He also documented them hanging from the overhead wires with one or both feet, or even by the tips of their bills, then indulging in free falls. The birds could even execute a 360-degree sideways roll in aerial acrobatic (below left) or indulge in “levitation” as Yangcheng aptly describes it (below right).

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Input and images by Lin Yangchen.

Reference:
Brazil, Mark (2002). Common Raven Corvus corax at play; records from Japan. Ornithol. Sci. 1:150-2.

Little Heron chick: 5. The bird has been ringed

posted in: Heron-Egret-Bittern, Rescue | 0

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On 14th November 2007, our field ornithologist Wang Luan Keng (above right), came over to ring the chick of the Little Heron (Butorides striatus) (above left) 12 days after its rescue. The ring is inscribed “Sungei Buloh Nat Park F0028” (left).

The bird was weighed (175g) and measured (bill length 50.4mm; tarsus 42.1mm; wing length 145mm; and tail 38mm). It is to be noted that the wing and tail feathers are still coming in.

Details of the bird was also noted: primary feathers 10; secondary feathers 16; tail feathers 5 pairs; iris lemon yellow; outer eye ring black; tarsus and toes yellow-green; soles yellow; upper mandible pinkish blue, darker at the tip; lower mandible paler.

Ringing was done on the earlier suggestion of the Singapore Zoological Gardens’ Curator (Zoology), Douglas M Richardson that the chick should be rung above the “knee” and not around the “ankle” so that it may be identified later.

Wang Luan Keng
Singapore
November 2007
(Images by YC Wee)

Durian, squirrel and White-crested Laughingthrush

posted in: Feeding-plants | 3

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Dr Ivan Polunin lives in Hillview, off Upper Bukit Timah Road. Fronting his house is an old and very tall durian tree (Durio zibethinus) (left). For the years he has been living in his current house, he claims that he has yet to taste the fruits.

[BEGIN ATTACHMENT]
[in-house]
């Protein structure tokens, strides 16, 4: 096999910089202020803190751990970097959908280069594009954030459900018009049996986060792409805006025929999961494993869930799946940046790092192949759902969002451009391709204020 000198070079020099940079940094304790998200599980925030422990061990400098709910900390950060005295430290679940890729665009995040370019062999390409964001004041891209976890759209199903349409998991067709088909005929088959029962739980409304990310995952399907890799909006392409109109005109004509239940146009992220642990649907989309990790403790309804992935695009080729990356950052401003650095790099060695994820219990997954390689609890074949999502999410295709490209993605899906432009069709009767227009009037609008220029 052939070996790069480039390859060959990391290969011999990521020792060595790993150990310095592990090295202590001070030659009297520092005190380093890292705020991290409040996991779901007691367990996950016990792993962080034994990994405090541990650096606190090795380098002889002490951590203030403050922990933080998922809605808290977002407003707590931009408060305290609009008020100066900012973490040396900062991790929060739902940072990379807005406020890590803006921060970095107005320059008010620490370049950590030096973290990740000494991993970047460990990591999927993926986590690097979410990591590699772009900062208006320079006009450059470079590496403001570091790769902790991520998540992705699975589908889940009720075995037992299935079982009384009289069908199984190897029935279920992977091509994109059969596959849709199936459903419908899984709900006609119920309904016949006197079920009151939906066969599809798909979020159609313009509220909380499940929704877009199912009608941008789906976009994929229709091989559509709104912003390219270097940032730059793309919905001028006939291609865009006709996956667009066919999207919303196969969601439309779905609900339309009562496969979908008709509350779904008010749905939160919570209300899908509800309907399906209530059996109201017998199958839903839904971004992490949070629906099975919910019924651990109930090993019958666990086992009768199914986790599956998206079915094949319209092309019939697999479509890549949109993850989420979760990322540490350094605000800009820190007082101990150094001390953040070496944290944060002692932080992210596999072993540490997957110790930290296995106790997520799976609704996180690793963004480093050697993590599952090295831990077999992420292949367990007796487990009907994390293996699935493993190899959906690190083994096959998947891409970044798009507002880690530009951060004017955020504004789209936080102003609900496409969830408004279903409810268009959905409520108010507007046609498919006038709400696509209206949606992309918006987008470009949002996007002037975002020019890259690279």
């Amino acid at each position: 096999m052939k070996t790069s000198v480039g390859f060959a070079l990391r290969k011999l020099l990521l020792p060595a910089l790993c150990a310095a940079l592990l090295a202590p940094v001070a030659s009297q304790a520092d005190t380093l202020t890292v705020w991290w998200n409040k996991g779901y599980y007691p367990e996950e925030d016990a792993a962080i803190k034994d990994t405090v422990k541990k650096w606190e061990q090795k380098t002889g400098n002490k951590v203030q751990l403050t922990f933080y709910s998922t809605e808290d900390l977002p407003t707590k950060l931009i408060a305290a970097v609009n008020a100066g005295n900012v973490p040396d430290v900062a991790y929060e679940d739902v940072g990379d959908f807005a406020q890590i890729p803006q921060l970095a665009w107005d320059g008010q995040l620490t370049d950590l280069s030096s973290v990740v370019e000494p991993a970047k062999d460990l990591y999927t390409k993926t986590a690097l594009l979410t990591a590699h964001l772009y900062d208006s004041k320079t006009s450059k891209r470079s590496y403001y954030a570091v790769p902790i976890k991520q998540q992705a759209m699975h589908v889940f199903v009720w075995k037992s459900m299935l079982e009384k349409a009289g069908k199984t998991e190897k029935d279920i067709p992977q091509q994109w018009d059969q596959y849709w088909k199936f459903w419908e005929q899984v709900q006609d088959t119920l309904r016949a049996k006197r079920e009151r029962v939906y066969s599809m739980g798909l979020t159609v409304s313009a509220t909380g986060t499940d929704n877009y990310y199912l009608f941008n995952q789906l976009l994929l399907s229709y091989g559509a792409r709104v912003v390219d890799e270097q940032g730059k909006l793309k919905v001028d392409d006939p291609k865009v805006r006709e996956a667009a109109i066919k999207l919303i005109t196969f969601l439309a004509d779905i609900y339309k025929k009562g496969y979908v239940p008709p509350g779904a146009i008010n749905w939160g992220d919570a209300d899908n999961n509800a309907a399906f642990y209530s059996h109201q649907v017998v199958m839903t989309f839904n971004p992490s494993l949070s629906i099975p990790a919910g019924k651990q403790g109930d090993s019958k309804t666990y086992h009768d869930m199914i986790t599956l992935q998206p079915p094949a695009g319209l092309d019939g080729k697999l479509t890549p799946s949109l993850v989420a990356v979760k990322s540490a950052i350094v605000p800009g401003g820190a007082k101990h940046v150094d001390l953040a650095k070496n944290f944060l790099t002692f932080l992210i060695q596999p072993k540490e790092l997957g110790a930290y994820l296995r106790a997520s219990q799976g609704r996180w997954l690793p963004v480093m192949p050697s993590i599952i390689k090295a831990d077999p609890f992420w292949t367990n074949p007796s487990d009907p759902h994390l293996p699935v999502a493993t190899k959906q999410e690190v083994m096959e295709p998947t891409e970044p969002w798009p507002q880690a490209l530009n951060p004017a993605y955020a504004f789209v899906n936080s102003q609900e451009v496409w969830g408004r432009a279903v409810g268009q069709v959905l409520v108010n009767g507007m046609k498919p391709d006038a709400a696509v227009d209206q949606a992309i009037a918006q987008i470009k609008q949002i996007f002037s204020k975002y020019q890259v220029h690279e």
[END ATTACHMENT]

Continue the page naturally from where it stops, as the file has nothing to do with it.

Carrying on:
Every fruiting season the tree gives forth many fruits. These invariable fall when ripe. All the fruits on the ground would have been damaged by the Common Red-bellied squirrel (Callosciurus.notatus), also known as Plantain Squirrel.

During the last flowering season there were numerous flowering buds that developed into flowers. The squirrels came regularly to feast on the fleshy petals. He filmed the flowers one night with the aid of infra-red lamps. The video was on for an hour but there was no sign of any bats visiting the flowers.

As there were no bats pollinating the flowers, Ivan concluded that the squirrels must have done the job. In the process of eating the petals, they must have invariably transferred pollen to the stigmas.

For the record, the literature reports pollination by bats and night-flying moths. Pollinating by squirrels may be something new.

The flowers eventually developed into fruits and when the ripening fruits were at the optimal ripeness (from the squirrels’ standpoint), the squirrels came and gnawed an opening on the spiky fruit wall of each and every fruit – to get at the succulent flesh (below left).

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The squirrels had first priority of the flesh. Then the White-crested Laughingthrushes (Garrulax leucolophus) took over from the squirrels (above right).

So far, we have documented Orange Bellied Flowerpeckers (Dicaeum trigonostigma) and Plain-throated Sunbirds (Anthreptes malacensis) eating the durian flesh: see HERE. There is also a claim that the Javan Myna (Acridotheres javanicus) was seen at the fruit. The Perak Bird Group of the Malaysian Nature Society has documented on video a Black-naped Oriole (Oriolus chinensis) feasting on the fruit.

Dr Ivan Polunin
Singapore
November 2007
(Images of durian by YC and of squirrel-durian and laughingthrush by Johnny Wee)

Monitor lizards at the Sungei Buloh Wetland Reserve

posted in: Habitat | 1

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The Malayan Water Monitor (Varanus salvator) has made Sungei Buloh Wetland Reserve its home. Once relatively scarce, it is now common to see them along the main paths, in ponds and even around the entrance, so much so that the lizard is a minor attraction (above).

The lizard is an excellent swimmer, in fresh as well as saline waters. It can remain submerged in the water for up to half an hour. It can move with good speed relative to its size on land. It also climbs trees when the situation demands.

This is one of the larger lizard in the world and can grow to over 2 metres long. Shy by nature, it does not appear to be shy in the reserve. Most of the times it will back off when approached too near. However, visitors should leave the monitor lizard alone and not confront it, as larger ones can be dangerous and their bites can cause serious injuries.

It is a carnivore as well as a scavenger. Most of all, it is an opportunistic predator. It will eat almost everything that it can swallow. Its diet includes small mammals, snakes, lizards, young crocodiles, tortoises, birds and their eggs, fish, crabs and molluscs. However, it prefers carrion.